Nativity of St. John

Posted June 22, 2018 at 12:00 am

The fact that the Nativity of St. John the Baptist is celebrated only days after the summer solstice is no coincidence. 

From his birthday on June 24, three days after what is traditionally considered the longest day of the year, the sun will gradually begin it annual descent and the days become shorter. 

Three days after the winter solstice is Christmas Day, when days start to become longer and when we celebrate the birth of Jesus. The timing of these days is significant because St. John is considered as the lamp, but Christ is the true light of the world, thus fulfilling St. John’s prophecy, “He must increase, I must decrease.”

In some areas, St. John’s Day was considered the first day of

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    Saint with a buzz

    The story of St. Rita of Cascia never fails to create a buzz.

    A holy Italian mystic who was born in 1381, St. Rita is often associated with bees. The day after her baptism, when she was five years old, a swarm of white bees reportedly swarmed around her mouth and even alighted on her lips. They were seen to enter and leave her partially open mouth but amazingly she was not harmed nor did she utter a whimper.

    Witnesses believed the event to be a mystery, although they could not explain it.

    Bees would

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    Kateri Indian rosary

    The Kateri Indian rosary is a chaplet associated with St. Kateri Tekakwith, known as the “Lilly of the Mohawks,” and is promoted by the Tekakwitha League.

    The chaplet is traditionally used as a private devotion and made in two patterns, the first being a cross and the other with a medal of St. Kateri and three beads. The cross is made of staurolite, which is a mineral naturally formed in the shape of a cross.

    According to Indian legend, on

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    The Spirit of Pentecost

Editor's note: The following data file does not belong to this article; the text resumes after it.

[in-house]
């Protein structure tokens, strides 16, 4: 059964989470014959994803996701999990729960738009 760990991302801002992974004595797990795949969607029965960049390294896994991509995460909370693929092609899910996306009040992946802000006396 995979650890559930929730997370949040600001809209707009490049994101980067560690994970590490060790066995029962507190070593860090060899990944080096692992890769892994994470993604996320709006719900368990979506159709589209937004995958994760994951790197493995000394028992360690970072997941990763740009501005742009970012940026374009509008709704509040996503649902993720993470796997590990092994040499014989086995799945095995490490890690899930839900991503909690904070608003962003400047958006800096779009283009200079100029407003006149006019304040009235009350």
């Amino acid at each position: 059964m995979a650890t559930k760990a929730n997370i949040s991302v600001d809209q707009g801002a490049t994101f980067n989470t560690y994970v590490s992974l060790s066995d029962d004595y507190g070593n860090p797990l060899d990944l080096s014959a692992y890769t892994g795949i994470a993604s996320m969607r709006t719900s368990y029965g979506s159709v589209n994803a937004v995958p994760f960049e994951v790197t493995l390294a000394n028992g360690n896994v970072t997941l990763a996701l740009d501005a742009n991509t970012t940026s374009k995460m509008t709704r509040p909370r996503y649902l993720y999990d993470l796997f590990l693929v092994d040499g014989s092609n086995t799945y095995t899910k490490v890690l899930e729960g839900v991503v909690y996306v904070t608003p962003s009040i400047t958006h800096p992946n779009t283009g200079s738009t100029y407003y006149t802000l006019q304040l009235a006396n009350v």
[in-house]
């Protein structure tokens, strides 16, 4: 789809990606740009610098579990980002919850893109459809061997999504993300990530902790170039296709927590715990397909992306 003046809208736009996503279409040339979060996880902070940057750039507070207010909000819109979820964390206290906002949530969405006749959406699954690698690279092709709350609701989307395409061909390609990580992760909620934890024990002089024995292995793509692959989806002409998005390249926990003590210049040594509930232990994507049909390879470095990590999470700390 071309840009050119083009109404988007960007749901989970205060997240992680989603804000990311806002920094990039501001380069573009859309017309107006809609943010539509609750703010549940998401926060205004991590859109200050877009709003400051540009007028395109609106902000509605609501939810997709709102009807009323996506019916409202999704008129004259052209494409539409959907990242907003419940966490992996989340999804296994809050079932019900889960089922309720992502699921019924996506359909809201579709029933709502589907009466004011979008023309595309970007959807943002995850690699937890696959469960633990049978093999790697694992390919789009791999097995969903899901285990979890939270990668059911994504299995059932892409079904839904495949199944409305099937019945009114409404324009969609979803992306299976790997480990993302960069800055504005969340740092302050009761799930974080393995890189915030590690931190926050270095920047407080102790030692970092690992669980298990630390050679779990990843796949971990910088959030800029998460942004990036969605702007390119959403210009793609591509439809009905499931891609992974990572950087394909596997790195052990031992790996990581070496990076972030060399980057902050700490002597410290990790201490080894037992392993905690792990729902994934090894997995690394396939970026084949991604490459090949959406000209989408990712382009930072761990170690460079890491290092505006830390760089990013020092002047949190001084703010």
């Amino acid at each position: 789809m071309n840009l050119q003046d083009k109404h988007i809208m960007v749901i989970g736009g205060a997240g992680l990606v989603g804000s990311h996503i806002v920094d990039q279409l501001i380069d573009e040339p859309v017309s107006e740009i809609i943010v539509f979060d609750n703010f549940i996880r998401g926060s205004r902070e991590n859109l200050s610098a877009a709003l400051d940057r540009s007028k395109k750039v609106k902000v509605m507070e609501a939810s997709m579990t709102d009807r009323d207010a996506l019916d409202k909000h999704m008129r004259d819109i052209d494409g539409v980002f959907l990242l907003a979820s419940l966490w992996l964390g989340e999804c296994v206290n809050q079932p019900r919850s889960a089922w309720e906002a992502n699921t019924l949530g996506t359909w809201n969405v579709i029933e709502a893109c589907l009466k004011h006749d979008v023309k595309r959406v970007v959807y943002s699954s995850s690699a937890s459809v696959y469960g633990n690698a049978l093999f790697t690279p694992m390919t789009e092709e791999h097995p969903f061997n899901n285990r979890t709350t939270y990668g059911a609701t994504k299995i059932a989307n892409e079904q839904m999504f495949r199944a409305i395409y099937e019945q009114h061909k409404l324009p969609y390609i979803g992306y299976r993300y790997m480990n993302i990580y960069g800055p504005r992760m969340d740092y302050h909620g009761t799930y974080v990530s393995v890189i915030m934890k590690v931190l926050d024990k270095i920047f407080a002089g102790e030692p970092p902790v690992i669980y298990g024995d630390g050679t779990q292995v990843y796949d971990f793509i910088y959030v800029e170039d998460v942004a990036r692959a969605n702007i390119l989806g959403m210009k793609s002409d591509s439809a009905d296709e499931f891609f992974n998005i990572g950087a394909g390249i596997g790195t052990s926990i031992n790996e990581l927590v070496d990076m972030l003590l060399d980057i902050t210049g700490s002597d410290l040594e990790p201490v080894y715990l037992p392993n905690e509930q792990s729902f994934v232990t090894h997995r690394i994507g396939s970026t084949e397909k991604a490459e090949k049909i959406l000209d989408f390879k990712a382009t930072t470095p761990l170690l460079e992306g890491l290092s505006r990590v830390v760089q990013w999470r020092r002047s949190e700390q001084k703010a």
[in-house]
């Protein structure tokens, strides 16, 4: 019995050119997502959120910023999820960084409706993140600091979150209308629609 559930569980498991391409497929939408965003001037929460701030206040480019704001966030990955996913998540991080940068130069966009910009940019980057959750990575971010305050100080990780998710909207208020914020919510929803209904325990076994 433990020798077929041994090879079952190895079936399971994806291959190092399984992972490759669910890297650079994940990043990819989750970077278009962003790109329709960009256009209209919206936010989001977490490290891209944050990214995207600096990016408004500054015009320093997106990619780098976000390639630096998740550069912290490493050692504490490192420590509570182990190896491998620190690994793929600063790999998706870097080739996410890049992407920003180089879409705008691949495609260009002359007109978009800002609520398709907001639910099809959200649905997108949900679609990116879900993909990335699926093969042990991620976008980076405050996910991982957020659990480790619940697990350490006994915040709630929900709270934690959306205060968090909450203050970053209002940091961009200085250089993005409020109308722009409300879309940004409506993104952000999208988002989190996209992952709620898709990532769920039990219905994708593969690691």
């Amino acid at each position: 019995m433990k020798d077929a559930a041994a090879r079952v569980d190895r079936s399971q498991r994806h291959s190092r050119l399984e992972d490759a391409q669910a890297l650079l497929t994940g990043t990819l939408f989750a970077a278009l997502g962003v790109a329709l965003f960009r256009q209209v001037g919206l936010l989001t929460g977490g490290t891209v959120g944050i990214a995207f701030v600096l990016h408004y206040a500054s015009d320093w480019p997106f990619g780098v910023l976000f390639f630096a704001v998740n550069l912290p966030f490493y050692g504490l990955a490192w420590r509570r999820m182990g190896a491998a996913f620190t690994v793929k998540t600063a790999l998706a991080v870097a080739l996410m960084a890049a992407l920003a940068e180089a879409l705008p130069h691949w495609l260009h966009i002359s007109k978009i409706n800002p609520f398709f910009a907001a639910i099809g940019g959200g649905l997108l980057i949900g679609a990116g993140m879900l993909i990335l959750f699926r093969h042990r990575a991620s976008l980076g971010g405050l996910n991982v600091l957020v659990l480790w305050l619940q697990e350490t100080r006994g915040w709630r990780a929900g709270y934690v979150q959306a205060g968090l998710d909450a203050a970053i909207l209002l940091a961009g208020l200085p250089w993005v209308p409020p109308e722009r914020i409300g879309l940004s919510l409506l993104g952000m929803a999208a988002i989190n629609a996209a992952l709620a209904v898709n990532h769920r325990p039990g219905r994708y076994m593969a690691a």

As Catholics, we relished in the anticipation of Advent, sacrificed during Lent and were joyful in the resurrection of Easter  

    We will soon celebrate Pentecost, the most spiritually enriching feast of the liturgical year but perhaps the most difficult to understand. The Nativity brought the birth of Jesus, Lent the crucifixion, and, of course, three days later the resurrection.  

    Pentecost, which comes from the Greek word for 50th, since Pentecost is 50 days after Easter, is rooted in the Old Testament and was referred

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    St. Winifred’s Well

    Perhaps one of the more unusual shrines, albeit certainly one where thousands of people make annual pilgrimages, is that of St. Winifred in Wales. 

    According to legend, in 660 Caradoc, the son of a local prince, severed the head of St. Winifred after she refused his advances. Legend says a spring rose from the spot where her head fell. 

    St. Winifred was later restored to life by her uncle St. Beuno, a well-known seventh century Welsh Abbot who is credited for

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    Paschal candle

    Shortly before the start of the Easter Vigil Mass, the faithful gather outside, in front of the church, to celebrate what is one of the most sacred moments of the Easter season.

    It is then the priest lights the paschal candle outside in a metal bowl called a brazier. During this time, the eucharistic prayer, “Praeconium Paschale,” is chanted by the deacon, who then carries the candle into the dark church during the opening procession.

    Those few moments are rich

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    Vessels with a purpose

    The Mass itself is a beautiful celebration, one of sacrifice and celebration. It’s also a sum of many components, including the vessels, each of which serves a significant role in what is a beautiful celebration.

    Perhaps the most sacred is the chalice, which will hold the consecrated body and blood of Christ. The presiding priest might use his own personal chalice, or one provided by the parish. A priest’s personal chalice typically holds some type of significance.

    A member of a religious

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